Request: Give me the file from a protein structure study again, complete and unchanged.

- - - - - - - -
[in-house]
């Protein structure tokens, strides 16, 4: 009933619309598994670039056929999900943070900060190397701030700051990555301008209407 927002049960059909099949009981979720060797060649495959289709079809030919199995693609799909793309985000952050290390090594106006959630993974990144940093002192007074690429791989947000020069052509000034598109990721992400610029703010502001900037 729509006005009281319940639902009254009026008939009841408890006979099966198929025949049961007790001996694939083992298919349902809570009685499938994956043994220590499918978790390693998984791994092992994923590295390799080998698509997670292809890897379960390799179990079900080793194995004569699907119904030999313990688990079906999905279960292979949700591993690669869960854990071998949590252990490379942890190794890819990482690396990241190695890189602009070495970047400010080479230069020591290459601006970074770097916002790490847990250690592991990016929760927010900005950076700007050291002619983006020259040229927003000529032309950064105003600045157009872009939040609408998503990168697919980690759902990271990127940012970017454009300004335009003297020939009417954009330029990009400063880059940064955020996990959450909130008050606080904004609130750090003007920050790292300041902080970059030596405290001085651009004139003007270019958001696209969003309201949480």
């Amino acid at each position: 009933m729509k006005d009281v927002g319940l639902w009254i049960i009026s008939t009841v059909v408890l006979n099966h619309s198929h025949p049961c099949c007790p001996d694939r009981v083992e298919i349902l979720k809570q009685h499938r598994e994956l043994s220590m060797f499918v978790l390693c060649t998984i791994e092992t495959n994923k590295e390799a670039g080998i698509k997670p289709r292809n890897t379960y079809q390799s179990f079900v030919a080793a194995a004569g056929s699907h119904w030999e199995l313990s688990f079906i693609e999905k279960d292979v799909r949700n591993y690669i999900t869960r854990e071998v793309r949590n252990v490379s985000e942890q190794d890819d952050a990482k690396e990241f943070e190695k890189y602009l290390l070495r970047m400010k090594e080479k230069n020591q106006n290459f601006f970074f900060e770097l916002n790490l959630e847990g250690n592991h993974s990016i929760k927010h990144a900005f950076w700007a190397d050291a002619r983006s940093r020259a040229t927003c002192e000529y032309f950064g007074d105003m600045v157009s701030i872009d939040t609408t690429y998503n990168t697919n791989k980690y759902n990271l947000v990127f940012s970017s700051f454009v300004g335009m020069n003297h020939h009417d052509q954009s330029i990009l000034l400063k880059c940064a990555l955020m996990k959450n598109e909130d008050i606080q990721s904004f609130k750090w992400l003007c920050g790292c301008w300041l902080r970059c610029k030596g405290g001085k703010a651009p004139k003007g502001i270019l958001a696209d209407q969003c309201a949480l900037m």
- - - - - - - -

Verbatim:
[in-house]
């Protein structure tokens, strides 16, 4: 009933619309598994670039056929999900943070900060190397701030700051990555301008209407 927002049960059909099949009981979720060797060649495959289709079809030919199995693609799909793309985000952050290390090594106006959630993974990144940093002192007074690429791989947000020069052509000034598109990721992400610029703010502001900037 729509006005009281319940639902009254009026008939009841408890006979099966198929025949049961007790001996694939083992298919349902809570009685499938994956043994220590499918978790390693998984791994092992994923590295390799080998698509997670292809890897379960390799179990079900080793194995004569699907119904030999313990688990079906999905279960292979949700591993690669869960854990071998949590252990490379942890190794890819990482690396990241190695890189602009070495970047400010080479230069020591290459601006970074770097916002790490847990250690592991990016929760927010900005950076700007050291002619983006020259040229927003000529032309950064105003600045157009872009939040609408998503990168697919980690759902990271990127940012970017454009300004335009003297020939009417954009330029990009400063880059940064955020996990959450909130008050606080904004609130750090003007920050790292300041902080970059030596405290001085651009004139003007270019958001696209969003309201949480």
């Amino acid at each position: 009933m729509k006005d009281v927002g319940l639902w009254i049960i009026s008939t009841v059909v408890l006979n099966h619309s198929h025949p049961c099949c007790p001996d694939r009981v083992e298919i349902l979720k809570q009685h499938r598994e994956l043994s220590m060797f499918v978790l390693c060649t998984i791994e092992t495959n994923k590295e390799a670039g080998i698509k997670p289709r292809n890897t379960y079809q390799s179990f079900v030919a080793a194995a004569g056929s699907h119904w030999e199995l313990s688990f079906i693609e999905k279960d292979v799909r949700n591993y690669i999900t869960r854990e071998v793309r949590n252990v490379s985000e942890q190794d890819d952050a990482k690396e990241f943070e190695k890189y602009l290390l070495r970047m400010k090594e080479k230069n020591q106006n290459f601006f970074f900060e770097l916002n790490l959630e847990g250690n592991h993974s990016i929760k927010h990144a900005f950076w700007a190397d050291a002619r983006s940093r020259a040229t927003c002192e000529y032309f950064g007074d105003m600045v157009s701030i872009d939040t609408t690429y998503n990168t697919n791989k980690y759902n990271l947000v990127f940012s970017s700051f454009v300004g335009m020069n003297h020939h009417d052509q954009s330029i990009l000034l400063k880059c940064a990555l955020m996990k959450n598109e909130d008050i606080q990721s904004f609130k750090w992400l003007c920050g790292c301008w300041l902080r970059c610029k030596g405290g001085k703010a651009p004139k003007g502001i270019l958001a696209d209407q969003c309201a949480l900037m």